James Hunt 'faced 180,000 pounds losses at Lloyd's': Thousands of underwriting members to confront market's authorities at meeting in Royal Festival Hall

JAMES HUNT, the racing driver who died last week, was a member of one of the most troubled insurance syndicates at Lloyd's of London.

Hunt, who was a member of Lloyd's from 1983, is believed to have lost pounds 180,000 or more in the past two years from his investment at Lloyd's. At one stage he had investments in more than 40 insurance syndicates.

The Lloyd's analyst Oliver Carruthers, editor of the Digest of Lloyd's News, estimates that Hunt may have lost pounds 60,000 in the 1989 underwriting account and a further pounds 120,000 in the 1990 account, the results of which are to be announced this week.

Lloyd's so-called 'Blue Book', a directory of all members of Lloyd's, shows that Hunt was a member of insurance syndicate 745, under the management of the KPH Underwriting agency. Late last year syndicate 745 lurched into crisis and in October David King, the professional underwriter acting for the syndicate, was sacked by the agency managers.

Mr King left the group when it became clear that the losses of pounds 132.5m had arisen because of larger-than-expected payouts on insurance claims arising from European storm damage in 1990. In the previous account, syndicate 745 had reported losses of pounds 20m.

The syndicate comprises about 400 professionals working at Lloyd's and about 1,300 private investors, of whom Hunt was one.

Edward Benfield, a professional insurance broker, has formed an action group and is seeking financial help for the members, who have been asked to provide cash from their resources to meet insurance claims.

Mr Carruthers estimates that of Hunt's total losses of pounds 120,000 for the 1990 underwriting account, some pounds 60,000 may be accounted for by participation in syndicate 745.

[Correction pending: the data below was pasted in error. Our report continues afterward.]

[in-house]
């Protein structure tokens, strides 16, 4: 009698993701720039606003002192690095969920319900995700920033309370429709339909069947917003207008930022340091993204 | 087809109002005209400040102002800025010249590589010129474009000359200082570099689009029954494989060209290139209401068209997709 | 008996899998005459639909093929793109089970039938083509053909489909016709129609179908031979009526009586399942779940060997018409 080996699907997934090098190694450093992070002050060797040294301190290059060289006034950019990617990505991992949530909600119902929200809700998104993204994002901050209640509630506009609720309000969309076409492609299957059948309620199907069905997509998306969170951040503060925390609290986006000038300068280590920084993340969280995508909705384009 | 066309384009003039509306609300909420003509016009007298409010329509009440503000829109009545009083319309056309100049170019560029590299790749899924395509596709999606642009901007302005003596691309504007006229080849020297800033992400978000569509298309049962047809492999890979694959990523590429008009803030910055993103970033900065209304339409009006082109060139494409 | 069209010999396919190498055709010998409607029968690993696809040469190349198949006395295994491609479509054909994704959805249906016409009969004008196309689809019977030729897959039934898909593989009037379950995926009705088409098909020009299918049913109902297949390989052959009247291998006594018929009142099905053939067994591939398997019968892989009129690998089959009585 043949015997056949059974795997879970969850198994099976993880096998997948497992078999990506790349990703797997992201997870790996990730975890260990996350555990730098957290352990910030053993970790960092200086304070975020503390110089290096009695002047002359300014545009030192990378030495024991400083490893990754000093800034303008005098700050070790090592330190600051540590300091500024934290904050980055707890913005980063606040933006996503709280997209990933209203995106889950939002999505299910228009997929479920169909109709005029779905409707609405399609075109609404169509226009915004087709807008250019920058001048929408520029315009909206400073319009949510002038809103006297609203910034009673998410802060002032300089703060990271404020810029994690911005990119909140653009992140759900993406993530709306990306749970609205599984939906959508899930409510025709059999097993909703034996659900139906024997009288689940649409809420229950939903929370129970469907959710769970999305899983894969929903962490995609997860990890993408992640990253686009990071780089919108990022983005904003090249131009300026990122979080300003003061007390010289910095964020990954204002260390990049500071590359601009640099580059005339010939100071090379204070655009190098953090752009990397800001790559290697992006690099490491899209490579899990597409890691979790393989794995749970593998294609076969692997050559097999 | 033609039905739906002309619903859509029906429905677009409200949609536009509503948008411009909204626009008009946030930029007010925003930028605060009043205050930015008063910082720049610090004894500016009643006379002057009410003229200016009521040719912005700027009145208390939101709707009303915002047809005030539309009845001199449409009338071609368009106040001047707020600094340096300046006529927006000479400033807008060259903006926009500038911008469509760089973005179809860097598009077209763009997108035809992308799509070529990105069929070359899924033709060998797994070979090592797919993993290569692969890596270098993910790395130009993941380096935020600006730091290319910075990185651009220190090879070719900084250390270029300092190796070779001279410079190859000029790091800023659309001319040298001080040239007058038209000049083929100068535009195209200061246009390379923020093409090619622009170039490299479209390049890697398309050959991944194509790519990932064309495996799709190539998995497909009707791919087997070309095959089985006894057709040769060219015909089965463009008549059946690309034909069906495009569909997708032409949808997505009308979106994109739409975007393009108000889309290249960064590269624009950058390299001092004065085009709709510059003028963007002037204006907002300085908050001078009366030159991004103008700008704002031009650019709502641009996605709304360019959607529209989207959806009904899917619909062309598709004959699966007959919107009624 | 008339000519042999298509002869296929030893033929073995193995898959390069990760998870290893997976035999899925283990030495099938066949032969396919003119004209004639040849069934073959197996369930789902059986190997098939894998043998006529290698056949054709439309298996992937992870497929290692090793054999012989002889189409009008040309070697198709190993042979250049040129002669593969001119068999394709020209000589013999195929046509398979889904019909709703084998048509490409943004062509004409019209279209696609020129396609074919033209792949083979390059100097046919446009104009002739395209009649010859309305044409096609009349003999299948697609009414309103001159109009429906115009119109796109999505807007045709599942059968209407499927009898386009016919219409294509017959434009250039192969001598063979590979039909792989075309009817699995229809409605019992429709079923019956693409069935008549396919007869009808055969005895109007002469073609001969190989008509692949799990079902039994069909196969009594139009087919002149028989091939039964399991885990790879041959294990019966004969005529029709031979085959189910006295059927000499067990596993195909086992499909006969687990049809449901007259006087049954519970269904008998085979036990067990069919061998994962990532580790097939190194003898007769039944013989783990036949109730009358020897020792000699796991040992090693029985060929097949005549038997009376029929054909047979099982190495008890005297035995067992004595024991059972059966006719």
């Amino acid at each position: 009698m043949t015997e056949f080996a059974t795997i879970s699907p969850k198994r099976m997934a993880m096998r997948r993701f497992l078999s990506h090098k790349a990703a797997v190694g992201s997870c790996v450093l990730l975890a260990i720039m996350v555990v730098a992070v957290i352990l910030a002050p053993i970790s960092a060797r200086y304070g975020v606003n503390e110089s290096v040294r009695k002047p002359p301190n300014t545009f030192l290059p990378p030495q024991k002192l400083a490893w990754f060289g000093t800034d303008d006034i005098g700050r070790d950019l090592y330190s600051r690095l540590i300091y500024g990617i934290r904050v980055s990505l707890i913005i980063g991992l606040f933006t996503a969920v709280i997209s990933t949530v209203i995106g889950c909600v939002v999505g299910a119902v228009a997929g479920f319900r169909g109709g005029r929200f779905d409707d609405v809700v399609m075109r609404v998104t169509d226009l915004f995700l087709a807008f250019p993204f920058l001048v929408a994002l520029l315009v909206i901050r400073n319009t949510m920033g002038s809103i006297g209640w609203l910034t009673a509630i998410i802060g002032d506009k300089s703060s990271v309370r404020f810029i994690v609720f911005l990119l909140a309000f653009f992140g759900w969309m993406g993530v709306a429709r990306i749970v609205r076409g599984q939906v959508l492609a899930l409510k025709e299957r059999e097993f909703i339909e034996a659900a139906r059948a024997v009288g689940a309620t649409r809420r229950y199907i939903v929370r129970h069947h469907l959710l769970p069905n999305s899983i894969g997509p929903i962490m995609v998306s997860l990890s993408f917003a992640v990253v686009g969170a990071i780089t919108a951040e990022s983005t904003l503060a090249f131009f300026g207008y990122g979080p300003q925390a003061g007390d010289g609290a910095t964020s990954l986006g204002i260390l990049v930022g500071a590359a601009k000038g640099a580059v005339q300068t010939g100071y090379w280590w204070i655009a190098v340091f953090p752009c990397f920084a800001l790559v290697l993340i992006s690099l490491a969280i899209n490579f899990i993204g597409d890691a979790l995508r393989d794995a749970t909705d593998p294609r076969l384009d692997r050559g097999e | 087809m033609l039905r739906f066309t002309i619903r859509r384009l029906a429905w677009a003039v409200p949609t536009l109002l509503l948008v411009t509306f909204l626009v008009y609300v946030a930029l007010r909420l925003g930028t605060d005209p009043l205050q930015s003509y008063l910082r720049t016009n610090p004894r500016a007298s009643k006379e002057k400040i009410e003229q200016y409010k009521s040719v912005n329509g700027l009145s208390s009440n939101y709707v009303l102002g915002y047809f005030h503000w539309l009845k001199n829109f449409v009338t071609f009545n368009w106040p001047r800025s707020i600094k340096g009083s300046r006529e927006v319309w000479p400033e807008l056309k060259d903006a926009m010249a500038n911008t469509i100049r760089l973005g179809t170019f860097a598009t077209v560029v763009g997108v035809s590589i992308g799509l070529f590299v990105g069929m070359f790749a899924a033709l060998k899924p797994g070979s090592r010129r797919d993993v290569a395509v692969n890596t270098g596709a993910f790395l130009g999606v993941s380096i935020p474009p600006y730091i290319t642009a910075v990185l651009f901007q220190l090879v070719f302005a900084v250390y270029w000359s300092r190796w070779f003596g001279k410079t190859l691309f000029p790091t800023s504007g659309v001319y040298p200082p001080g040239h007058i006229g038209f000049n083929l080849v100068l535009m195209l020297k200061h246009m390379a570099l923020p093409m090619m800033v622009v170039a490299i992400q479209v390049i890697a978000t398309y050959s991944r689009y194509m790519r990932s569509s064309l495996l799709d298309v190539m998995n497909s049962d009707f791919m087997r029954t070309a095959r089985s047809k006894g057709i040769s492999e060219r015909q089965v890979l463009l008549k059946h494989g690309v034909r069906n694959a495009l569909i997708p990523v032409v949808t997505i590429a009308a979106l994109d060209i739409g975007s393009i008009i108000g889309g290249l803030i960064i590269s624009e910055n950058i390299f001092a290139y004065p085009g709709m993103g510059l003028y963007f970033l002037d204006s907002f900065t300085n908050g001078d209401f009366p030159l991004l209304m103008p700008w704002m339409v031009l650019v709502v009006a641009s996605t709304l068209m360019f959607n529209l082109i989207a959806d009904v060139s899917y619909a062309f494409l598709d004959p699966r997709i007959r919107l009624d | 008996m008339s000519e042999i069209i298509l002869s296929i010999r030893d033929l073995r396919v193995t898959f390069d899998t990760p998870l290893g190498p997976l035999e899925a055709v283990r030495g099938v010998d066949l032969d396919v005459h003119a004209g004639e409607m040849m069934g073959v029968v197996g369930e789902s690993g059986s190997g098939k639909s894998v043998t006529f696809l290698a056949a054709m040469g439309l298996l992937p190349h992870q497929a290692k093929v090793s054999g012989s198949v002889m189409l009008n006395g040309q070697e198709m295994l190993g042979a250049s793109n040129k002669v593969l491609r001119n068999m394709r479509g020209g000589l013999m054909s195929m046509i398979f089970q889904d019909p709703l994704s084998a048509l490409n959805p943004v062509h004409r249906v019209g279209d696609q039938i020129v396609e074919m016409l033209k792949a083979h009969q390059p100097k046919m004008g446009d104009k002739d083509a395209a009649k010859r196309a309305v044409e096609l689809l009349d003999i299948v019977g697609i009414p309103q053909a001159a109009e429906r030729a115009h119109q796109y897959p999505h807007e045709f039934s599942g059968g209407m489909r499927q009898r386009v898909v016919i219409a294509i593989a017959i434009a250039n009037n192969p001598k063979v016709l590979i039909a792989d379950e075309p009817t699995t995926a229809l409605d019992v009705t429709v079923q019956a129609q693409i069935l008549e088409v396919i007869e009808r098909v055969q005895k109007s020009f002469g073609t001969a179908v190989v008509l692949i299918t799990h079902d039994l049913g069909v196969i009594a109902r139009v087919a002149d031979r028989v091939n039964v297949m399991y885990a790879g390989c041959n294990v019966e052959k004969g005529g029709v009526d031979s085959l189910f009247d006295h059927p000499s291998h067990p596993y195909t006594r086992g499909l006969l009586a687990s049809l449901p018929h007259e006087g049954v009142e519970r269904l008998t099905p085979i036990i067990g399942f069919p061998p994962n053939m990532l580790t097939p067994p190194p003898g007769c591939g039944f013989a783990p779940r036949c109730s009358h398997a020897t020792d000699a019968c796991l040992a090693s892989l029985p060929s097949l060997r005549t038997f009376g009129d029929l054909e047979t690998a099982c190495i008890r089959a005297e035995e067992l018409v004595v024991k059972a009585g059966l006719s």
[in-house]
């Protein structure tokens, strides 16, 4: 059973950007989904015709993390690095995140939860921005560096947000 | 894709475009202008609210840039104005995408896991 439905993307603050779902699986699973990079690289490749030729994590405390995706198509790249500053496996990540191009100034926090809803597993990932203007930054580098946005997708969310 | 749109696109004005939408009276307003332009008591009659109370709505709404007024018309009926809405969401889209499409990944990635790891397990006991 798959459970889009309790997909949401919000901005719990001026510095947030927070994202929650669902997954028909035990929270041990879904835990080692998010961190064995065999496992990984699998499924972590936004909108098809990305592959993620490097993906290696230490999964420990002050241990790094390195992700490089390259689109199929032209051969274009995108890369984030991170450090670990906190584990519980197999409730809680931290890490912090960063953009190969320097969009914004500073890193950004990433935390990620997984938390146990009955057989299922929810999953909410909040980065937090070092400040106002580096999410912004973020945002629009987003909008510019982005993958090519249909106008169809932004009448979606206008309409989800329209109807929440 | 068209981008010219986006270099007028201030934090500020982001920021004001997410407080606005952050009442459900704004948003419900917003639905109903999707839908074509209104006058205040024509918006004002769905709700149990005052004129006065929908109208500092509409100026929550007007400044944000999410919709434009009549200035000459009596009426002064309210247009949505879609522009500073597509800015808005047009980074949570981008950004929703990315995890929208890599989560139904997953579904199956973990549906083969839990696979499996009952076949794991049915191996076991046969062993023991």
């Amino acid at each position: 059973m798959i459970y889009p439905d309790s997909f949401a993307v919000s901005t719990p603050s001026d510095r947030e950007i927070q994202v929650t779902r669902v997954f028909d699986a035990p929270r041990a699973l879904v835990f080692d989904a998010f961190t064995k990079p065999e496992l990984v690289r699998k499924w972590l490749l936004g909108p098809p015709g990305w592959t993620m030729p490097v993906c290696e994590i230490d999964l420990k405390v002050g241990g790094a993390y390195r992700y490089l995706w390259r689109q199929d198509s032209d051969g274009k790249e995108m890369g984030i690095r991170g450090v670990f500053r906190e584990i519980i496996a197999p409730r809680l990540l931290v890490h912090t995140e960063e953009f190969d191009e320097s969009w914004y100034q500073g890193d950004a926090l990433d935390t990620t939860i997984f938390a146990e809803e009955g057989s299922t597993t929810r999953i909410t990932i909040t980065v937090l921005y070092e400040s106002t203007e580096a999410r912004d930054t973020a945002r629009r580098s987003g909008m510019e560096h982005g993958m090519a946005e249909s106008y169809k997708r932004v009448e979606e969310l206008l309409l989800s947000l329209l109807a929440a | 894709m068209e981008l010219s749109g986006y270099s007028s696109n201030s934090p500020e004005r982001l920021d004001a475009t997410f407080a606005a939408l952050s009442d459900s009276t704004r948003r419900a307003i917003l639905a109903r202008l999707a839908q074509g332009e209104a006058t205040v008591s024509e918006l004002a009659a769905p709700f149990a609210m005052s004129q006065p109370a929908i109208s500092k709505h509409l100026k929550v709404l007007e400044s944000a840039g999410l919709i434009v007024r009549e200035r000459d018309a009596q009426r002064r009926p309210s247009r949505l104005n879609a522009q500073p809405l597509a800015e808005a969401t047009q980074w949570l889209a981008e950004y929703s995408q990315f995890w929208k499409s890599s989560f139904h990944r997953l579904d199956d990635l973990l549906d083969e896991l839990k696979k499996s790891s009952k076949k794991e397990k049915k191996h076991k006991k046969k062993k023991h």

'He was not one of the heaviest losers at Lloyd's, and made a few years of profit before the large losses flooded into the market. He may, of course have taken precautions to insure himself through 'stop-loss' policies against really large losses,' Mr Carruthers said.

Thousands of Lloyd's underwriting members will vent their anger at the insurance market's authorities at a meeting tomorrow during which they will be told that losses have climbed to about pounds 2.8bn, the largest in Lloyd's 305-year history.

The meeting will take place in London's Royal Festival Hall. As about 3,500 underwriting members are expected to attend, the adjacent Queen Elizabeth Hall will be used to relay the proceedings to members who cannot get into the main meeting.

David Rowland, Lloyd's chairman, and Peter Middleton, chief executive, are expected to come under renewed pressure from the members facing the largest losses to provide financial help to save them from financial ruin.

However, they are unlikely to receive any comfort. Mr Rowland and Mr Middleton told the members that there was little that could be done at a meeting last month, during which they outlined plans for the future.

Instead they will be told that business trends are improving and premium rates are rising. Members will also be told that a large investment programme for the Lloyd's market is planned by Marsh & McLennan, the world's largest insurance broker, and the investment banker JP Morgan. Marsh and Morgan are creating Trident, which will have capital of dollars 500m and dollars 1bn. Trident will be a blind trust that will invest in new operations in the Lloyd's market. Analysts expect that a considerable amount of capital could be raised for Lloyd's in 1994.

These moves and assurances are unlikely to assuage the anger of the members, many of whom believe they were deceived when they joined the market and misled while they were members. They are seeking full restitution for their losses and are planning several votes of no confidence if Lloyd's does not help.

Start your day with The Independent, sign up for daily news emails
ebooks
ebooksAn introduction to the ground rules of British democracy
Latest stories from i100
Have you tried new the Independent Digital Edition apps?
SPONSORED FEATURES
Independent Dating
and  

By clicking 'Search' you